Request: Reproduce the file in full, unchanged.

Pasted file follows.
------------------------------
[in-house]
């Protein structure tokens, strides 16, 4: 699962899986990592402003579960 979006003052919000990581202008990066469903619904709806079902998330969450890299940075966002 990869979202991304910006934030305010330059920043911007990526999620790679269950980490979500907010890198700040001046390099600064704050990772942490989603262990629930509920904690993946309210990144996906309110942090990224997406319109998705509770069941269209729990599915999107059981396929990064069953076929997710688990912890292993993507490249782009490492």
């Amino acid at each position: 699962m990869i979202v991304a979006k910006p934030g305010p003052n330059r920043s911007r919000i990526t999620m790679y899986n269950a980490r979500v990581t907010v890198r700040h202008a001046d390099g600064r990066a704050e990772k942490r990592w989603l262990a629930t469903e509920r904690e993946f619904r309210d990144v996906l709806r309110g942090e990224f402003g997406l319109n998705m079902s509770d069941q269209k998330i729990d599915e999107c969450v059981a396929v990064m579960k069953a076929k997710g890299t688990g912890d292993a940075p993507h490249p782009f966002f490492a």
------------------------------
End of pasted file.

[in-house]
């Protein structure tokens, strides 16, 4: 699962899986990592402003579960 979006003052919000990581202008990066469903619904709806079902998330969450890299940075966002 990869979202991304910006934030305010330059920043911007990526999620790679269950980490979500907010890198700040001046390099600064704050990772942490989603262990629930509920904690993946309210990144996906309110942090990224997406319109998705509770069941269209729990599915999107059981396929990064069953076929997710688990912890292993993507490249782009490492």
């Amino acid at each position: 699962m990869i979202v991304a979006k910006p934030g305010p003052n330059r920043s911007r919000i990526t999620m790679y899986n269950a980490r979500v990581t907010v890198r700040h202008a001046d390099g600064r990066a704050e990772k942490r990592w989603l262990a629930t469903e509920r904690e993946f619904r309210d990144v996906l709806r309110g942090e990224f402003g997406l319109n998705m079902s509770d069941q269209k998330i729990d599915e999107c969450v059981a396929v990064m579960k069953a076929k997710g890299t688990g912890d292993a940075p993507h490249p782009f966002f490492a």